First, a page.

Corporate marketing & employer branding: the lessons we can learn from mythologies, politics and religion

Corporate marketing and employer branding are two of the most important topics in the corporate world today. Board rooms are abuzz with thoughts and ideas on how to be on top of the mind for the right reasons. Social media is full of corporates trying to outperform each other with stories of their good deeds. But, it is not something new! We have seen organisations marketing themselves from the time men came out of caves and started agriculture. The kings and holy men heavily relied on it. History and mythology are filled with references where people have tried to convince someone to join them.

If we recall Mahabharata, Arjun and Duryodhana both went to Lord Krishna for help. Arjun sat at the feet of the Lord so he could be seen first when the Lord woke up from slumber and it helped him get the first chance to choose. And his choice changed the course of the War. Emperor Ashoka helped spread the word of Lord Buddha to the world by sending his men travel far away countries to spread the goodness of Buddha. The Church has used the services of the missionaries to spread faith. To spread the word of Jesus to the world. The holy books –Bible, Quran and the structures like Churches, Temples, Mosques have created a world for the followers to belong to something bigger than themselves. To be part of a movement, a movement that had the power to show them light in the darkest of times. To be part of something noble, something that will remain long after we are all gone.  In recent times, the manifestoes of ideologies like the communism have attempted persuading people to follow a way of life that helped them become a better world.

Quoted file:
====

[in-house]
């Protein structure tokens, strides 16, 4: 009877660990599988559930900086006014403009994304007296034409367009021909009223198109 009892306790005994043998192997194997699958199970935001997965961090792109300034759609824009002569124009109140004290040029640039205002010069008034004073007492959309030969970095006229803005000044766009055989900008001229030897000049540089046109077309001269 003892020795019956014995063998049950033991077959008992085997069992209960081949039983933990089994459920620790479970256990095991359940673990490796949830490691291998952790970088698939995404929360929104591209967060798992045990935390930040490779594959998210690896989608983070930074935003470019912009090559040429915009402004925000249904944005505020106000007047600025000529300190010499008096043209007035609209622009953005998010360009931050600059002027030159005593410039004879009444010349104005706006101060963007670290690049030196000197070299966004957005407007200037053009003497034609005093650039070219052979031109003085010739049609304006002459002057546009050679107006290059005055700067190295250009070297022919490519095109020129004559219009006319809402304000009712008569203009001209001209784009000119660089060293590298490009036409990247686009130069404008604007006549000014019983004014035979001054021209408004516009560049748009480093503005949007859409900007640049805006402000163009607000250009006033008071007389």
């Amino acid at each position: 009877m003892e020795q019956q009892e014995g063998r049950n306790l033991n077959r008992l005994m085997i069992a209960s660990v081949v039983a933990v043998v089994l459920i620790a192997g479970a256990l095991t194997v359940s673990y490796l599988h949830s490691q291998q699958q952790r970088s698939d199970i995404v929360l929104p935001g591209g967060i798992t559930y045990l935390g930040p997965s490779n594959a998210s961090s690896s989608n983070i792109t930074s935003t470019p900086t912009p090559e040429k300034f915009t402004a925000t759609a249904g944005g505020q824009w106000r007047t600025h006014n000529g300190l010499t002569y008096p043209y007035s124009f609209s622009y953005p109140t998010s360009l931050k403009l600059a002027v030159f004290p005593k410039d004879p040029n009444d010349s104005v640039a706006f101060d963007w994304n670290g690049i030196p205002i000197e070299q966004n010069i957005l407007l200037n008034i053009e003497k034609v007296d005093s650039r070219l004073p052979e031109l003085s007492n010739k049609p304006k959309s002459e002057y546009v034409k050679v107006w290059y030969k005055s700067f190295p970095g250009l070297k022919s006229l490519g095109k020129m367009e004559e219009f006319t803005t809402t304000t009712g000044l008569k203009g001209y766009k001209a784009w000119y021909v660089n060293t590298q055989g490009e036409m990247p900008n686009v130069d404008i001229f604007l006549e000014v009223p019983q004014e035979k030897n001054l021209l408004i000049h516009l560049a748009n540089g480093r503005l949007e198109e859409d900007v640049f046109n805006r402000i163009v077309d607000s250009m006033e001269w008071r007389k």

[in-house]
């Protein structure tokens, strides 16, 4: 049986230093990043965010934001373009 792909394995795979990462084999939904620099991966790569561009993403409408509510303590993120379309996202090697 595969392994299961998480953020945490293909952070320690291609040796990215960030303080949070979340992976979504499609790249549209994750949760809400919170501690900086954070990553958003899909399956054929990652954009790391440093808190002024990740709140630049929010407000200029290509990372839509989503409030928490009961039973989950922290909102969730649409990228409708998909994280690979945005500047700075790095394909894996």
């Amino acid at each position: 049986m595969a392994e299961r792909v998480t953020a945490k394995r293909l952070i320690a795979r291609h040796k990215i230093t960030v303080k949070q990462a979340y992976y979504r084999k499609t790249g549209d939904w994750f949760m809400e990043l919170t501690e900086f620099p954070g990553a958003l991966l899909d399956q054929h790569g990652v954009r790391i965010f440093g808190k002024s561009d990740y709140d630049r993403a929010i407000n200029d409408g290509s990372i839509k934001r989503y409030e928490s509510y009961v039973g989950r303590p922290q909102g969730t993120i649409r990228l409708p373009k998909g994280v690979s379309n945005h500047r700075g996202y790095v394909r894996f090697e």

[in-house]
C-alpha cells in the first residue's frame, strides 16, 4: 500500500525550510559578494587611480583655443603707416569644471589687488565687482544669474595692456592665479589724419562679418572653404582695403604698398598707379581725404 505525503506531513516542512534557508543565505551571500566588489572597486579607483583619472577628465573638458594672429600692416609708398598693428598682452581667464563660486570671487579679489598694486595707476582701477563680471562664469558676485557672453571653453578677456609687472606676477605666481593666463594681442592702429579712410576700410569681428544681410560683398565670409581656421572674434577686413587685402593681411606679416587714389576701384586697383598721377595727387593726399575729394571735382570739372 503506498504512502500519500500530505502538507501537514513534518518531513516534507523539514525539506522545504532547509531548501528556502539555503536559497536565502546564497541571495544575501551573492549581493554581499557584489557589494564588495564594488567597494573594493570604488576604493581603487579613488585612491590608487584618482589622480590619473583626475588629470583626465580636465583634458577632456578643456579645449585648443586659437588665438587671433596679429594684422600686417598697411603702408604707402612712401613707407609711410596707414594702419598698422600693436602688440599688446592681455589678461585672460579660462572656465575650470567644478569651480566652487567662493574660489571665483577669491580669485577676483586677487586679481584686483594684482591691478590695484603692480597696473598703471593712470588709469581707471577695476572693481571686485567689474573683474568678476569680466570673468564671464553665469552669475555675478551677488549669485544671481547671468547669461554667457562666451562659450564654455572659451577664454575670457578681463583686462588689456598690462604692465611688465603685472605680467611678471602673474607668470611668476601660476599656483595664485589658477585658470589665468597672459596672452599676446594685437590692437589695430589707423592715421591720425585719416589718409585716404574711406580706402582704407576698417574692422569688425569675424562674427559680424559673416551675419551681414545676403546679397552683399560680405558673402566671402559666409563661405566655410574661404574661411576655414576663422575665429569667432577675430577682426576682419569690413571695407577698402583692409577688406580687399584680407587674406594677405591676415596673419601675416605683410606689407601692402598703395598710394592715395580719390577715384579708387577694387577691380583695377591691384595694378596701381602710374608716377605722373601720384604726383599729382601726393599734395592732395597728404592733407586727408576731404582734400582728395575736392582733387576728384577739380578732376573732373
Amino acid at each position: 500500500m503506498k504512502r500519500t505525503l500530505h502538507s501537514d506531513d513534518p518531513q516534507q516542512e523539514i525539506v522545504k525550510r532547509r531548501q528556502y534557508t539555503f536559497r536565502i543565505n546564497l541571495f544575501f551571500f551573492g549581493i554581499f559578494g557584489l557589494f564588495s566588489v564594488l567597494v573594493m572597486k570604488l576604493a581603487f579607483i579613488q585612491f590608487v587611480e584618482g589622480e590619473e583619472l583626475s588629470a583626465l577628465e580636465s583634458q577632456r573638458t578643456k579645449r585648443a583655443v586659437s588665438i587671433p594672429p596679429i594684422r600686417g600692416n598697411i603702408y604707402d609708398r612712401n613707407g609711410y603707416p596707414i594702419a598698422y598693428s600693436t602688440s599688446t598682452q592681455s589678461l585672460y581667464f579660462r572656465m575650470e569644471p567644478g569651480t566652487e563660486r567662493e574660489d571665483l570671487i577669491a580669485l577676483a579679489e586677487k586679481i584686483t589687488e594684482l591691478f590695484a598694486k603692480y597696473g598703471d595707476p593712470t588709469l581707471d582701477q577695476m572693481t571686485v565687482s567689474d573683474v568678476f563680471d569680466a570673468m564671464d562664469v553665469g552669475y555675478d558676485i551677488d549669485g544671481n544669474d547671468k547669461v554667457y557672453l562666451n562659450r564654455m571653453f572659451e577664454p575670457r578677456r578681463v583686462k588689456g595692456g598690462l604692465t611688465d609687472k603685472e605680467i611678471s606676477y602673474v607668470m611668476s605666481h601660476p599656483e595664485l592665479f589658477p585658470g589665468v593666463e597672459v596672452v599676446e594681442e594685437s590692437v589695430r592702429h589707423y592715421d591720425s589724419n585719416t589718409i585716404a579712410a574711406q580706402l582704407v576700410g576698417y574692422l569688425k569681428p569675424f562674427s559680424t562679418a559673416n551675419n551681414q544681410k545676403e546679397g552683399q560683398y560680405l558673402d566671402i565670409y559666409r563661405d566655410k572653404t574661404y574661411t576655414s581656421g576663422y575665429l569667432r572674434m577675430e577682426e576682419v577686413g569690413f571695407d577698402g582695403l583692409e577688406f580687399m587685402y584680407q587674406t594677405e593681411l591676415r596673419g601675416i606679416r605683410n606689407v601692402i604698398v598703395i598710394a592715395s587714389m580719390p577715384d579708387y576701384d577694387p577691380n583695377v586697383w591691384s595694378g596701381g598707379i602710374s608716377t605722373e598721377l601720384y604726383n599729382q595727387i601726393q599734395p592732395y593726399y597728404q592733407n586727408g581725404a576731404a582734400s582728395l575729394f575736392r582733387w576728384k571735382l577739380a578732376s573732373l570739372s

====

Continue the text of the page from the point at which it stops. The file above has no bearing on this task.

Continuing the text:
So what can we learn from these examples mentioned above?

  1. Model Leaders:

Jesus or Buddha. Jobs or Gates. Narayana Murthy or Ratan Tata. Everyone loves a good leader. The leaders help spread the goodness of the organisations they represent and vice versa. Sometimes it reaches a point where the person and the organisation become one. Can we separate Virgin from Richard Branson? or Jeff Bezos from Amazon? or Jack Ma from Alibaba? or Tesla from Elon Musk? These companies have become iconic and their leaders have become icons. Now whether the person has added to the brand or the brand to the person is like debating chicken first or egg.  So it is highly imperative that the leaders of the companies are seen leading their companies and are seen having a different take on how to run their companies and how they behave as corporate citizens. It is sure to have a rub on the brand and therefore help in promoting the personality and the brand both.

  1. A visible company:

Potential employees should be like what fans are to the celebrities. Both need each other. One to feel like famous. And one to be liked by the famous. It can only happen when your future ‘fans’ get to know you better! A lot of companies use the biographies and autobiographies to share the cultures of their companies. Companies like Facebook have used the medium of cinema to promote themselves. Biopic like Bohemian Rhapsody talk about the struggles and triumphs of bands like Queen. But what we find is that even today, most companies are not very visible or are very shy to come out in the open to talk about their cultures, their journeys and their struggles. They are shy to talk about their heroes and sheroes – the people who have given their lives to build the cultures and companies.  There are so many good causes that the companies directly or indirectly support. How do we promote these case studies for the greater world to see? How do we get the leaders of companies to mentor the next generation and reach out to a larger student population? How can the companies influence future corporate leaders in a structured and consistent manner?